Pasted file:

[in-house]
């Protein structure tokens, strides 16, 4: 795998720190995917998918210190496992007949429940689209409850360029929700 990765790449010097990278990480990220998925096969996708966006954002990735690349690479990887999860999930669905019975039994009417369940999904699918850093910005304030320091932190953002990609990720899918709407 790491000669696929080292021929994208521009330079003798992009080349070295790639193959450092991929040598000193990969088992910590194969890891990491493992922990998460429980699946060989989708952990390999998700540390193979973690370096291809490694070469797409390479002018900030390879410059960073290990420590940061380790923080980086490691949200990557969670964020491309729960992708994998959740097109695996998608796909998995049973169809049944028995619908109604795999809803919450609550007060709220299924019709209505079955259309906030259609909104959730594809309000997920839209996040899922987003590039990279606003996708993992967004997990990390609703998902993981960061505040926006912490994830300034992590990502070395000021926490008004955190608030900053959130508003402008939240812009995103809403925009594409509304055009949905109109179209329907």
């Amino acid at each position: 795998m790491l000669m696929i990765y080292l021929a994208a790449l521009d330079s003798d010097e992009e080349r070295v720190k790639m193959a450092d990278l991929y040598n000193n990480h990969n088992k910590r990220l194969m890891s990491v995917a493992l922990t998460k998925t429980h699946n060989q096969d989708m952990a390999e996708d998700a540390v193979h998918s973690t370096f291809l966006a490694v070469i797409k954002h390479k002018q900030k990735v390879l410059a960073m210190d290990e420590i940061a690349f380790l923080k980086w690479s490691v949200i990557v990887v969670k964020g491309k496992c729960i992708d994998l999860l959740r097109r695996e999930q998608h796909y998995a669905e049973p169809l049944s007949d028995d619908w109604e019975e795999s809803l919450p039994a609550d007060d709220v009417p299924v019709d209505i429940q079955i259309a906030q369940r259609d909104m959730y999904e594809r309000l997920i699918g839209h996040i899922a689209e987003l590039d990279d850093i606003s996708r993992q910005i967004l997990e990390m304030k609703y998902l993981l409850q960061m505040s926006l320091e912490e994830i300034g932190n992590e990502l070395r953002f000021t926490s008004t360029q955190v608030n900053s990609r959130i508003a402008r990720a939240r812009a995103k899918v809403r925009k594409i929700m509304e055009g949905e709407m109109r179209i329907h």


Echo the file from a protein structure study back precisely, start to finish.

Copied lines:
[in-house]
């Protein structure tokens, strides 16, 4: 795998720190995917998918210190496992007949429940689209409850360029929700 990765790449010097990278990480990220998925096969996708966006954002990735690349690479990887999860999930669905019975039994009417369940999904699918850093910005304030320091932190953002990609990720899918709407 790491000669696929080292021929994208521009330079003798992009080349070295790639193959450092991929040598000193990969088992910590194969890891990491493992922990998460429980699946060989989708952990390999998700540390193979973690370096291809490694070469797409390479002018900030390879410059960073290990420590940061380790923080980086490691949200990557969670964020491309729960992708994998959740097109695996998608796909998995049973169809049944028995619908109604795999809803919450609550007060709220299924019709209505079955259309906030259609909104959730594809309000997920839209996040899922987003590039990279606003996708993992967004997990990390609703998902993981960061505040926006912490994830300034992590990502070395000021926490008004955190608030900053959130508003402008939240812009995103809403925009594409509304055009949905109109179209329907």
């Amino acid at each position: 795998m790491l000669m696929i990765y080292l021929a994208a790449l521009d330079s003798d010097e992009e080349r070295v720190k790639m193959a450092d990278l991929y040598n000193n990480h990969n088992k910590r990220l194969m890891s990491v995917a493992l922990t998460k998925t429980h699946n060989q096969d989708m952990a390999e996708d998700a540390v193979h998918s973690t370096f291809l966006a490694v070469i797409k954002h390479k002018q900030k990735v390879l410059a960073m210190d290990e420590i940061a690349f380790l923080k980086w690479s490691v949200i990557v990887v969670k964020g491309k496992c729960i992708d994998l999860l959740r097109r695996e999930q998608h796909y998995a669905e049973p169809l049944s007949d028995d619908w109604e019975e795999s809803l919450p039994a609550d007060d709220v009417p299924v019709d209505i429940q079955i259309a906030q369940r259609d909104m959730y999904e594809r309000l997920i699918g839209h996040i899922a689209e987003l590039d990279d850093i606003s996708r993992q910005i967004l997990e990390m304030k609703y998902l993981l409850q960061m505040s926006l320091e912490e994830i300034g932190n992590e990502l070395r953002f000021t926490s008004t360029q955190v608030n900053s990609r959130i508003a402008r990720a939240r812009a995103k899918v809403r925009k594409i929700m509304e055009g949905e709407m109109r179209i329907h």